A congenital dermoid together with a bronchogenic cyst at the base of the tongue is extremely rare. We describe a 5-year-old boy who presented with an enlarged anterior segment of mandible, slight swelling of the left submandibular region, and a large swelling of the floor of the mouth that was displacing the tongue posteriorly. Both cysts were successfully excised and the boy made an uncomplicated recovery. Occlusion and mastication returned to normal and his speech improved remarkably.
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4/333. Symmetric lipomatosis of the tongue: report of a case and review of the literature.

    lipomatosis of the tongue is an extremely rare condition. To date, only 5 cases have been reported in the literature. An additional example, confirmed by biopsy, is presented. This appears to represent only the second instance of a nonoriental person who has been described with this condition.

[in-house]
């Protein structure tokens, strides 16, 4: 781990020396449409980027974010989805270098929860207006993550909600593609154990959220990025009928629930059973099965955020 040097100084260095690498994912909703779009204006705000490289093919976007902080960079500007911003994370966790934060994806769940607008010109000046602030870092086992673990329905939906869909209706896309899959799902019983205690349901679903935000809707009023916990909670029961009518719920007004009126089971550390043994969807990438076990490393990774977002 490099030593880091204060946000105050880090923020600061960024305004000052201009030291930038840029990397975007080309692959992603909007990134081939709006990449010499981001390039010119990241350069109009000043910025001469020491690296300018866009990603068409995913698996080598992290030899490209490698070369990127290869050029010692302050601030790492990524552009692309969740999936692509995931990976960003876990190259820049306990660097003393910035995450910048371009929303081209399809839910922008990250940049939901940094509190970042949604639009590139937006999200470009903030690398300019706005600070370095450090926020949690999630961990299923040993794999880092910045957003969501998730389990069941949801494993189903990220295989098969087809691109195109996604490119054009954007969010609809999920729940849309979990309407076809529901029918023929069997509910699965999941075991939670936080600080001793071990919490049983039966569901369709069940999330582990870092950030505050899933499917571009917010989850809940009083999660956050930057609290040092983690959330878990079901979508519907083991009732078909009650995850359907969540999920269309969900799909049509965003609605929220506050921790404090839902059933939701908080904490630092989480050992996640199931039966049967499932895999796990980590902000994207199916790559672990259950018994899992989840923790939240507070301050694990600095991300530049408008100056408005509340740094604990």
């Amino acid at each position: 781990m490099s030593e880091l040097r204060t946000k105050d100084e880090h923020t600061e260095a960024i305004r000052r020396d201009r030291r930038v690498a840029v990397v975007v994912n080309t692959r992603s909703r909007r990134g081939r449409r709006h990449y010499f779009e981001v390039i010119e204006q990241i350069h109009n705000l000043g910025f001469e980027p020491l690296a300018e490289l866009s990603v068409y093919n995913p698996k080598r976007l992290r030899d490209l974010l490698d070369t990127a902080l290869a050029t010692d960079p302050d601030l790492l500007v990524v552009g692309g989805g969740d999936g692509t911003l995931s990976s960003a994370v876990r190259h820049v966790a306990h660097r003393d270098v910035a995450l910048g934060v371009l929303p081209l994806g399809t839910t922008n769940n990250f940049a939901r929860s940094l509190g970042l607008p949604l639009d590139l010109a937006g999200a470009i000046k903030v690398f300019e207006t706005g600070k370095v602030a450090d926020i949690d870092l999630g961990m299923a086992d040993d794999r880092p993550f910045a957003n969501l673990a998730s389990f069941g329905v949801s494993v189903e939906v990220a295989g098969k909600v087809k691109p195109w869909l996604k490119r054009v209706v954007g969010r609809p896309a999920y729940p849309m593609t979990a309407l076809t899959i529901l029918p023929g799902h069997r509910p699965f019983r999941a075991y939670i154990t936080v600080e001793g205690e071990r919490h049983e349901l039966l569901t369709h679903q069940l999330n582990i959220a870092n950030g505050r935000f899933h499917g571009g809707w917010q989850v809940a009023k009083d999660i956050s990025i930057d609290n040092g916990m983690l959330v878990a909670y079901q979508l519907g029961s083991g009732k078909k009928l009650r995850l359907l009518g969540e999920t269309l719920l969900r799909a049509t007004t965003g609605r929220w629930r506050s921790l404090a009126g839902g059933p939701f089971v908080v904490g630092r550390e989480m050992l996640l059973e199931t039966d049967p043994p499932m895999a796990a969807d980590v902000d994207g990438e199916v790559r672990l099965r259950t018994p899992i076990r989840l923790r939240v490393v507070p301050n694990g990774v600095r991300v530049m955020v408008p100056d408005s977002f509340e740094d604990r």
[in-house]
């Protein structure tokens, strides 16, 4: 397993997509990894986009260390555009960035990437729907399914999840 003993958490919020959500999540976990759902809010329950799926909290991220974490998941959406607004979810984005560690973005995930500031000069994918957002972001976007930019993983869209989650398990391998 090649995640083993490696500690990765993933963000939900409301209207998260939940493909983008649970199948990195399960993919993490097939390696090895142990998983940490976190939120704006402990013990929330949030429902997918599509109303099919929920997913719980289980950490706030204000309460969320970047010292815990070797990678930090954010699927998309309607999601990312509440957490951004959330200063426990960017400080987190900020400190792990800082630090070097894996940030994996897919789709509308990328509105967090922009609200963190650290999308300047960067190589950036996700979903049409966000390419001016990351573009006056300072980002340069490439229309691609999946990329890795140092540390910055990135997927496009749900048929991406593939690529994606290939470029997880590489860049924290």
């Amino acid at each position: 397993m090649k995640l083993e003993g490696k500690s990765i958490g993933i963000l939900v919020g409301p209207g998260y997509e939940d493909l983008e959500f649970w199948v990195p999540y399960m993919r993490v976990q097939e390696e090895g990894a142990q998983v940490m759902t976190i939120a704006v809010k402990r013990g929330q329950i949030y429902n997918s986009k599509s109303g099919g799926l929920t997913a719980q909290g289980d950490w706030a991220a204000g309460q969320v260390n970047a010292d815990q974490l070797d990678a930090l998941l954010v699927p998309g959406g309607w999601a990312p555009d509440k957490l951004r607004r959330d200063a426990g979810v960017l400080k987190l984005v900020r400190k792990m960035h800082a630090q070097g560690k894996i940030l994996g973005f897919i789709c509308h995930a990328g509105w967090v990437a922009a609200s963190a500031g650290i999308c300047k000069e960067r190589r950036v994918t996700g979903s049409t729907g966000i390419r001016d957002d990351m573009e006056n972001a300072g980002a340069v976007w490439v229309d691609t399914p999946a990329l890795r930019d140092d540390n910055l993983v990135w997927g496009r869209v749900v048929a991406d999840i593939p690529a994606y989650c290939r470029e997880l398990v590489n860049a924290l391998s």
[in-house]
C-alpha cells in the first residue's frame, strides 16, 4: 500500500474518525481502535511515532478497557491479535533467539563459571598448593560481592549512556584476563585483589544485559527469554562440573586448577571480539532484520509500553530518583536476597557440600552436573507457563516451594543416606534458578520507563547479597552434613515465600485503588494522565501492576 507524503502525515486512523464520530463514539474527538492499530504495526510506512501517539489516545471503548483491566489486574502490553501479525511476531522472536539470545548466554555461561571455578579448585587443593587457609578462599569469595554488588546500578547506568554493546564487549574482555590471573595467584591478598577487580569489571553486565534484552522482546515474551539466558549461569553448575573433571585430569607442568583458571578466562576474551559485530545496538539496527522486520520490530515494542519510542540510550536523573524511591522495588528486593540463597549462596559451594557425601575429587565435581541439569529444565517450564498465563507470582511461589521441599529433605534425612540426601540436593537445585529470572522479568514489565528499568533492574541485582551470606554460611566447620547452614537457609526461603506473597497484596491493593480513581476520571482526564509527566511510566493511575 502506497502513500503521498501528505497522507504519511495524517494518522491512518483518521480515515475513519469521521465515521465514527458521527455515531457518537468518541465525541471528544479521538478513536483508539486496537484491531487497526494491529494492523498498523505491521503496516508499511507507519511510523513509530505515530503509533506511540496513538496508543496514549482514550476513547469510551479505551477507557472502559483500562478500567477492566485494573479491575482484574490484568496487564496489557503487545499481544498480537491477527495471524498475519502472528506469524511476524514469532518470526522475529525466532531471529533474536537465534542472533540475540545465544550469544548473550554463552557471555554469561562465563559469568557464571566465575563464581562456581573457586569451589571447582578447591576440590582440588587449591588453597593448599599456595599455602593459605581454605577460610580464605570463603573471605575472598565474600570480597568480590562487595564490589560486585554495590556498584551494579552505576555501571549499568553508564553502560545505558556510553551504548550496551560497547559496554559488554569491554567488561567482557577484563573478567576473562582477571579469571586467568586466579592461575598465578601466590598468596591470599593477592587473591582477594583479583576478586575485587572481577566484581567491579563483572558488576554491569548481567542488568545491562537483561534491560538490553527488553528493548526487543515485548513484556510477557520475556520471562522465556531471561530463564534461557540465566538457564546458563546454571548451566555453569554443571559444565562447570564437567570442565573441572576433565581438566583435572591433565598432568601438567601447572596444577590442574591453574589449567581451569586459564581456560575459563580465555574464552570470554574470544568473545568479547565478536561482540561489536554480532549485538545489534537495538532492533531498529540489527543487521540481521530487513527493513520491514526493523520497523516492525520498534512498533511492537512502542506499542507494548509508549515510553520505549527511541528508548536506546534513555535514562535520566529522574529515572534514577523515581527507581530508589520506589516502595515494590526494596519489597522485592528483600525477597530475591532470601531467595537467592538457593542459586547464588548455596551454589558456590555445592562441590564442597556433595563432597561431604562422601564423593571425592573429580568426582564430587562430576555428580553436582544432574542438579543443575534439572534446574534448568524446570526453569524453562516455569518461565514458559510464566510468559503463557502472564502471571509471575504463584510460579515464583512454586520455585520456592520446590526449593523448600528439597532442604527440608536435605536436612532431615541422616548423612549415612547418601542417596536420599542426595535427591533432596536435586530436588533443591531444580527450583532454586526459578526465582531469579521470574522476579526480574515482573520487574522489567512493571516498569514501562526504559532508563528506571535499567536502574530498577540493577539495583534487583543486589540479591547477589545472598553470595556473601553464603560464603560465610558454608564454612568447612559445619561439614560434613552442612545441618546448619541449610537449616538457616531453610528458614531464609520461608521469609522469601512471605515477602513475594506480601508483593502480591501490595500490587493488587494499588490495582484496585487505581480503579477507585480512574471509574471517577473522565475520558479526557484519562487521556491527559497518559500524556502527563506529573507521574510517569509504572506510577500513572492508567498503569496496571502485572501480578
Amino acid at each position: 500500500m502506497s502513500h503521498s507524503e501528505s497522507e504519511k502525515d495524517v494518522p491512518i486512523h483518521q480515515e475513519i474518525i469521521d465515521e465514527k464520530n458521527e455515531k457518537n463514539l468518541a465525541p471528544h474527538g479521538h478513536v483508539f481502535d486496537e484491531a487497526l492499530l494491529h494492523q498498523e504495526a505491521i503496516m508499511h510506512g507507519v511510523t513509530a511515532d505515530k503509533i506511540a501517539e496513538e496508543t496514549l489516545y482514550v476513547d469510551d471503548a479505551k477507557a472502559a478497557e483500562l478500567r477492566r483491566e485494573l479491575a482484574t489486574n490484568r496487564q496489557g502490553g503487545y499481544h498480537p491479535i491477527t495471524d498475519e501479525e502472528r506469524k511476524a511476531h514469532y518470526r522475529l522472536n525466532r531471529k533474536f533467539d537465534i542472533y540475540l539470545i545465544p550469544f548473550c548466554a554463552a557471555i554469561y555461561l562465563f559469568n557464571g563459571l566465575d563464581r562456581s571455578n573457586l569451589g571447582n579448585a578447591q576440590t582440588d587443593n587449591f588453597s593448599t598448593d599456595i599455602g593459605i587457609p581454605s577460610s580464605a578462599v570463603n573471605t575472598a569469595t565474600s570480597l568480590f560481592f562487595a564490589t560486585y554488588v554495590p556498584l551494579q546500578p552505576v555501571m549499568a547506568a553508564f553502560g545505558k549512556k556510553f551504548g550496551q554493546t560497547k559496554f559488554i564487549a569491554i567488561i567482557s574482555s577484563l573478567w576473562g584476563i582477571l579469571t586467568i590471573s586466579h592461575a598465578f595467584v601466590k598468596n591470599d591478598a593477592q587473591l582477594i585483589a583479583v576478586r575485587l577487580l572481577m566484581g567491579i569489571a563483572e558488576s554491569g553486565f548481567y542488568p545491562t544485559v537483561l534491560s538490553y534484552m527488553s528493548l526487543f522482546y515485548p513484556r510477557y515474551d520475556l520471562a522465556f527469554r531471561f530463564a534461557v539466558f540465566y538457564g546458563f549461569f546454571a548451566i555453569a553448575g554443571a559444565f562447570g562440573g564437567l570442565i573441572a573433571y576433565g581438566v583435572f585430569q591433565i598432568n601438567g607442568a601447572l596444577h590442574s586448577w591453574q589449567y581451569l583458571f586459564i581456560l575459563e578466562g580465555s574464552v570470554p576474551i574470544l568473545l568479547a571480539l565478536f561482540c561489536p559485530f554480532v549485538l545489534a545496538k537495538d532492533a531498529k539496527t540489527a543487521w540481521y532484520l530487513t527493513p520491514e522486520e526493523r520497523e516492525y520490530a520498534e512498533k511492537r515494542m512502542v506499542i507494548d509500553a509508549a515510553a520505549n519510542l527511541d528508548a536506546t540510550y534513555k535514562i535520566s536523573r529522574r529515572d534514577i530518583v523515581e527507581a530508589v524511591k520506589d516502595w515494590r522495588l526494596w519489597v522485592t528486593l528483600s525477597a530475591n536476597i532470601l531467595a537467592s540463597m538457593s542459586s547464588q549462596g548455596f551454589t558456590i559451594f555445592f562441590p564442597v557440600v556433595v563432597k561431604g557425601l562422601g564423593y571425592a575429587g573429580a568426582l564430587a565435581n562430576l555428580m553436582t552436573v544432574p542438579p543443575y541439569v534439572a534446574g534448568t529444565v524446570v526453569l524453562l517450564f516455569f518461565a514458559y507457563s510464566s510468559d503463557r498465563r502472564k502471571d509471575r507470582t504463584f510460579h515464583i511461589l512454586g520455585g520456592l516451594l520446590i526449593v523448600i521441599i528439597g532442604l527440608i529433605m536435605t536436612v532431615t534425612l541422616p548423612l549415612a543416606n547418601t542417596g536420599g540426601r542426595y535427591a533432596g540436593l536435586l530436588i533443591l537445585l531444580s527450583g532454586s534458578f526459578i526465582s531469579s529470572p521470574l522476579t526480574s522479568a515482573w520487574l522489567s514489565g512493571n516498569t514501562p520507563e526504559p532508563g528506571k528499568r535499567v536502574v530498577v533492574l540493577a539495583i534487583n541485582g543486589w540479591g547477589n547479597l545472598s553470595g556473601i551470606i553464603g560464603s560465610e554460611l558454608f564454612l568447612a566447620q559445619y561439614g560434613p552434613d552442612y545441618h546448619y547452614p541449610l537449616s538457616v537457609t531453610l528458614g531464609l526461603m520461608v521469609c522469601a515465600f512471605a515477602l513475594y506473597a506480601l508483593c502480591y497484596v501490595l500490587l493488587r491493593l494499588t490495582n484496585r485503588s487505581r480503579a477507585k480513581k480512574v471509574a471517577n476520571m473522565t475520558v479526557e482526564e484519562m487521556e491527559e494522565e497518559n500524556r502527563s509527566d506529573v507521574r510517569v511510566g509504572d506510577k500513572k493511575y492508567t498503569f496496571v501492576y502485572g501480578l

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5/333. lingual thyroid gland: clinical evaluation and comprehensive management.

    Although lingual thyroid gland is the most common benign mass found at the junction of the anterior two-thirds and the posterior one-third of the tongue, it is still a rare clinical entity. This developmental anomaly is the result of an arrested descent of the gland anlage early in the course of embryogenesis. patients may have symptoms of dysphagia due to obstruction or even hemorrhage. These symptoms can occur at any time from infancy through adulthood. The clinical findings, laboratory tests, and radiographic imaging studies employed in confirming the diagnosis and in planning appropriate treatment have been evaluated. The primary therapeutic goal is to restore thyroid function. We describe a case of lingual thyroid gland and summarize the current management principles for this condition.
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6/333. Evaluation and management of benign, non-congenital tongue masses in children.